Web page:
There are times — usually on days when the kids spend 100 minutes in the car and 10 outside — when I wonder who I’m fooling. In those forehead-against-the steering-wheel moments, I worry that our children are just not spending enough time outside and are therefore missing a crucial part of their development.
I don’t think I over-estimate the hours I spent in imaginative outdoor play when I was a child. It’s hard to translate childhood memory into solid numbers, but I remember building forts with my brothers and returning to them over many weeks, remember freestyle roaming through woods and meadows, remember feeling that I was actually watching flowers grow. How can Ursula and Virgil develop a deep love of the outdoors, I ask myself at the end of too many days of too tight a family schedule, if we can’t give them that kind of time?
And then there are days like Saturday.
Saturday was a January-thaw day here and the start of a three-day weekend. Neither of the children got in the car, not even for a minute. Both — but especially Ursula — spent most of the day outside, in the sun and in the snow. Late in the afternoon, Jim sent me to look for Ursula, who had violin practice and some chores to get in before dinner. “I last saw her in the back yard,” he told me, so I headed out the back door.
I immediately came to bootprints that looked Ursula’s size. I tried to follow them, putting my feet into the same holes, but the tracks veered off at an oblique angle after only three or four steps, and then veered back again, crossing over the first set. What’s more, at each change of direction, the trail contained odd deep hollows. I stopped and looked more closely. What could have made those double indentations with the ridges that looked like ... bunched-up snowsuit? Now I had another question: What was Ursula doing on her knees?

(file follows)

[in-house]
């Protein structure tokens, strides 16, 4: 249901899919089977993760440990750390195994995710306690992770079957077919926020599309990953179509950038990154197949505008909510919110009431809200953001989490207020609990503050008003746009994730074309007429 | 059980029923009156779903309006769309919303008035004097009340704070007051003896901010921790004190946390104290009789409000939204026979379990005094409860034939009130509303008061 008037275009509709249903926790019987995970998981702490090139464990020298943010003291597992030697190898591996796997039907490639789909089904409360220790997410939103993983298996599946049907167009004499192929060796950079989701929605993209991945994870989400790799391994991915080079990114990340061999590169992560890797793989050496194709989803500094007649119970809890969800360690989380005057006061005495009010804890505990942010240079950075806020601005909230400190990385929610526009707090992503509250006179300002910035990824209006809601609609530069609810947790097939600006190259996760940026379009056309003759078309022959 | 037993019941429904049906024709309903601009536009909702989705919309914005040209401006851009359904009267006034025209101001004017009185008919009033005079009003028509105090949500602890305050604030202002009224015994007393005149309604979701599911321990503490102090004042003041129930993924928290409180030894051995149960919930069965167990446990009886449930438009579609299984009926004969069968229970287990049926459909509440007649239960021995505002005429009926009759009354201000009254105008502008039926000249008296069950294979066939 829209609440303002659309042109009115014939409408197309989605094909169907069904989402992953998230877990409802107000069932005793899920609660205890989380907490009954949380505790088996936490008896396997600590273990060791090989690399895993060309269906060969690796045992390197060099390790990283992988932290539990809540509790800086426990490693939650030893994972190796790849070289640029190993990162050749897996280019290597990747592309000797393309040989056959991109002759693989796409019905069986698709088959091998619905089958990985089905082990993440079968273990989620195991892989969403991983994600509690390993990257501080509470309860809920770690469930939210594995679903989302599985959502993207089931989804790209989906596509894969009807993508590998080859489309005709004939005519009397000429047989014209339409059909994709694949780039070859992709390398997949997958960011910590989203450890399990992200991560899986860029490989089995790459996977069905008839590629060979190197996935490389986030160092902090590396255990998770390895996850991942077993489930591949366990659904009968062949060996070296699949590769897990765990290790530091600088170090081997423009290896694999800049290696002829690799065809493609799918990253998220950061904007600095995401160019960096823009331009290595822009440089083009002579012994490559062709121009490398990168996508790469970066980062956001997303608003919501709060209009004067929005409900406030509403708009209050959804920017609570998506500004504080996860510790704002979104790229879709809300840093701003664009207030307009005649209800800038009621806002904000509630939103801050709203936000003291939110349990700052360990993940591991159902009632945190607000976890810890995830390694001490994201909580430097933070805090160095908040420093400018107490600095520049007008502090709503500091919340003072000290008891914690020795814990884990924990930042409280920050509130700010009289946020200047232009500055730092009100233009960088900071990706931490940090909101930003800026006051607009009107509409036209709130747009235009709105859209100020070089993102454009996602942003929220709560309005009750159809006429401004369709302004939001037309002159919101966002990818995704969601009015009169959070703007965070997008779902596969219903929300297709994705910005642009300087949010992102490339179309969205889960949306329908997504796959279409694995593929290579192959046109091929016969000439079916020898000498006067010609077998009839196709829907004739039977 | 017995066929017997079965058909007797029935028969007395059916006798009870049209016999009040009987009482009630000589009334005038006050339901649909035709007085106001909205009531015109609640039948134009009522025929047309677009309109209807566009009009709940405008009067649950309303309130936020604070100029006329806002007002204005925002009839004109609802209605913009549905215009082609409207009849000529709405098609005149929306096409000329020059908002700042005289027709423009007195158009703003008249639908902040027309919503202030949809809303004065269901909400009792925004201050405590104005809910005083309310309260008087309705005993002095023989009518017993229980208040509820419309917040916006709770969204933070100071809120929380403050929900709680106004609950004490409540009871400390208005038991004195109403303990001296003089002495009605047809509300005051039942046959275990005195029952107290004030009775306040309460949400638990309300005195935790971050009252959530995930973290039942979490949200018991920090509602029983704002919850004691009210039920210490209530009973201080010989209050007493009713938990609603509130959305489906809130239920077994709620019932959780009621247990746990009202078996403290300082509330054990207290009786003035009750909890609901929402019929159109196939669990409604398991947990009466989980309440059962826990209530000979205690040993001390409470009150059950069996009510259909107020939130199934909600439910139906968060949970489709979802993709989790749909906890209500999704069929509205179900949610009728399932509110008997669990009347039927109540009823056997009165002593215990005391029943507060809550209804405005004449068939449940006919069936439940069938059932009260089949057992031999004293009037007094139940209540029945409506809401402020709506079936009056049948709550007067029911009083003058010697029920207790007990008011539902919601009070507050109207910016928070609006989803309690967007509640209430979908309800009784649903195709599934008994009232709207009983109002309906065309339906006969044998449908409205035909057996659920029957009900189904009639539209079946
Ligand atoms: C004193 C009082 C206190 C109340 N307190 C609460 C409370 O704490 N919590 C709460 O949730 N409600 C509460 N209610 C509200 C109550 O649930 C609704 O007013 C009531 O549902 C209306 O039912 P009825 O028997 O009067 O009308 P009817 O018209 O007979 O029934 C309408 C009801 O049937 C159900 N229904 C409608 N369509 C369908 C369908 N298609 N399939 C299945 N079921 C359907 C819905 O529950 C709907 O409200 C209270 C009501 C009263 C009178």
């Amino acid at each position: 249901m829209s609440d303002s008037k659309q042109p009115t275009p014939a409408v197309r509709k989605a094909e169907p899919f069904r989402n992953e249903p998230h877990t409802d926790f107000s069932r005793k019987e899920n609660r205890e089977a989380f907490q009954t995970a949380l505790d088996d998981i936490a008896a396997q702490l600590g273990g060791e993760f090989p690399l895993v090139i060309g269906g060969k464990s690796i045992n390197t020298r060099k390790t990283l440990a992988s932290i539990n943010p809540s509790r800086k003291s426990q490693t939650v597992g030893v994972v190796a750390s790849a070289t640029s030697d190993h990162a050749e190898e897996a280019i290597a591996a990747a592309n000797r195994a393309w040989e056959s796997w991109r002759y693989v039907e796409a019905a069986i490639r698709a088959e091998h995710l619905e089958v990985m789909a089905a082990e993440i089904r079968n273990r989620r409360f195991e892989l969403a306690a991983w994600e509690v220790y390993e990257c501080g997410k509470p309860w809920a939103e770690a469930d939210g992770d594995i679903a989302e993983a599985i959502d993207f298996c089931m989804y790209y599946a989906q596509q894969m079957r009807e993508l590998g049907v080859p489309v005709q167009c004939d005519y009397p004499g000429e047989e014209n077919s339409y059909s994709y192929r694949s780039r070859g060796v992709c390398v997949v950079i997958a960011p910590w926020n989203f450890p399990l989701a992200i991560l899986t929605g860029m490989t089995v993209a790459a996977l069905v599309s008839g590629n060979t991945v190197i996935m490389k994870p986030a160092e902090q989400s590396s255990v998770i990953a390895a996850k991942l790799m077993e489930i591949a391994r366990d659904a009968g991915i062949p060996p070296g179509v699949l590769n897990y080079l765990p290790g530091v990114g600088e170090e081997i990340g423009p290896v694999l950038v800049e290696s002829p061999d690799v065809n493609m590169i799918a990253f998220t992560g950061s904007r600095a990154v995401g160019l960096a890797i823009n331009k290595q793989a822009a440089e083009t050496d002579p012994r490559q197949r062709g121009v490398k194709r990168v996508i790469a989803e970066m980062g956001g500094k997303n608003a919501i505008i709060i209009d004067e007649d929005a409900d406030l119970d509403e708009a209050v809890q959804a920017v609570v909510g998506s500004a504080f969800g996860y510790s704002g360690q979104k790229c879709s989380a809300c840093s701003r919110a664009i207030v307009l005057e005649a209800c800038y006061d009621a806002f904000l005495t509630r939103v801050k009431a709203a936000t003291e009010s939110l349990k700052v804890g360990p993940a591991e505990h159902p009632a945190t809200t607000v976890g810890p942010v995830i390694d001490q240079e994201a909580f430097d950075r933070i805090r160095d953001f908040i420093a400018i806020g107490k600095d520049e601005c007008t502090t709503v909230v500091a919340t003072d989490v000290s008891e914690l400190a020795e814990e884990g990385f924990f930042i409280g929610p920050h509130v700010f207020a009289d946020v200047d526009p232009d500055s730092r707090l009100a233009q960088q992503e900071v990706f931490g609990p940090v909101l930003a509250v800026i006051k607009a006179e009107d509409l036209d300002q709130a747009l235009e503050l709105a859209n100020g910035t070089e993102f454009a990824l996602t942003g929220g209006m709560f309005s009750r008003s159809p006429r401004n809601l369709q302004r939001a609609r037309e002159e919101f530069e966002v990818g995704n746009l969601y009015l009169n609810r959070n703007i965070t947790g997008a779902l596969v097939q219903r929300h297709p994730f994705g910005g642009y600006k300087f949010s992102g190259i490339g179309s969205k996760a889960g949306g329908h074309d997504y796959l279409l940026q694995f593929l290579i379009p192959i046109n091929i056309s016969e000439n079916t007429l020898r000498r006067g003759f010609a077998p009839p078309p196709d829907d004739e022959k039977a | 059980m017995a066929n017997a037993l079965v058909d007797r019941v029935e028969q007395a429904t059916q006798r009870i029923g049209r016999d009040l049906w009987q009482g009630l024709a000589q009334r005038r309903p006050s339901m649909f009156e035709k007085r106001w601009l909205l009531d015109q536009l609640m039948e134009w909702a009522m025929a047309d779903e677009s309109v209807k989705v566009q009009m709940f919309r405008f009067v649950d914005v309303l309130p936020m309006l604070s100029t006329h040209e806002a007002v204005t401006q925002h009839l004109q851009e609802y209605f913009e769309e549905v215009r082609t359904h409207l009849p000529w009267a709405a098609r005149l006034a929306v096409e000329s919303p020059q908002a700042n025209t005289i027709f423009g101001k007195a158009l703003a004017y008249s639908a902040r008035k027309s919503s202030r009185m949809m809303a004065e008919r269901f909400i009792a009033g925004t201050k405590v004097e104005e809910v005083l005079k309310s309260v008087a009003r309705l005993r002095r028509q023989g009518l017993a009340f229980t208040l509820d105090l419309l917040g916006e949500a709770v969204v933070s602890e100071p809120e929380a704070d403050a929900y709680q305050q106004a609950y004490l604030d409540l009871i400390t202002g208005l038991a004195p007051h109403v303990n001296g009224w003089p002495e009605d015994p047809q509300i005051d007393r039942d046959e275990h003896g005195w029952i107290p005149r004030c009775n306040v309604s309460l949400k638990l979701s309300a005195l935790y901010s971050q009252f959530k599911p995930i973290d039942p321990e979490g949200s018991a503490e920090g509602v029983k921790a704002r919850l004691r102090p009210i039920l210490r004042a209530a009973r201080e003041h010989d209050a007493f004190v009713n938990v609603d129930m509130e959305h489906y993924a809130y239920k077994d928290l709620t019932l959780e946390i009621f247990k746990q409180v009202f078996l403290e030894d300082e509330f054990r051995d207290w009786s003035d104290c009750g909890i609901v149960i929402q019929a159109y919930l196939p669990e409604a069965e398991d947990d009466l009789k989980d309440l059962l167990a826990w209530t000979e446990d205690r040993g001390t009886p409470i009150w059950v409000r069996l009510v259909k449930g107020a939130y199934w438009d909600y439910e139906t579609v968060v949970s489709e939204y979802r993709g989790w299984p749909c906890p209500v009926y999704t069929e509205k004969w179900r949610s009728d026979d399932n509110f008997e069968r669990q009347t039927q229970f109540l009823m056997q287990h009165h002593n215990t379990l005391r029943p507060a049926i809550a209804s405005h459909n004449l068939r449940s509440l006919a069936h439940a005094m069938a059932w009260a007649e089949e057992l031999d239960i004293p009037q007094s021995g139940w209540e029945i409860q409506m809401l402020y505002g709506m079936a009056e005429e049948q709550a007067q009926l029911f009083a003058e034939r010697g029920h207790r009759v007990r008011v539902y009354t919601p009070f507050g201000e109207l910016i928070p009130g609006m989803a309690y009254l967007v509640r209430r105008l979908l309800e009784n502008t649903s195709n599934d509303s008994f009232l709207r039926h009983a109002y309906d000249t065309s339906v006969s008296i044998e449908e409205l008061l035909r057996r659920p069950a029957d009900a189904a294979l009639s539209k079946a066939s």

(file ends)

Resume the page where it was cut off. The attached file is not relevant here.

I scanned the backyard. The setting sun cast its warm light and long shadows across the snow. I shaded my eyes and tried to get a general sense of where Ursula was headed. Nowhere in particular, it seemed. Her tracks marched — that is, if it was a drunken sailor doing the marching — up the hillside by the apple trees and back down, punctuated every few steps by those double knee-bends. I picked a set of wild zigzags at the far end of the yard and followed them toward the back pasture.
After a few weaving turns in her tracks, I started to smile. A few more and I laughed out loud. It was impossible not to. I saw Ursula up ahead. Or rather, I saw a mound of red and black in the middle of the pasture and recognized it as Ursula’s jacket. The mound moved, then stood up, facing away from me. There was a flurry of motion — a little jig in the snow, some windmilling of her right arm — and I saw something, a snowball, I guessed, flying off behind her. She whirled around and bounded off in the same direction as the snowball. She pounced. My first thought: She looks just like a fox. My second: Ah! Double knee-drops explained!
She saw me then and motioned me over. My little snow fox wanted to throw snowballs at me, and tell me about her game, and roll in the snow some more. Later, Jim and I figured that she’d been outside, doing whatever she’d been doing, for a good four hours. A rare experience? Yes, too rare. But she lived inside the outdoors on Saturday afternoon, really lived. And when she came in, she brought some of its wildness in with her.
“Great Kids, Great Outdoors” is an AMC Outdoors blog, written by Kristen Laine.
Labels: Kristen Laine, snow, winter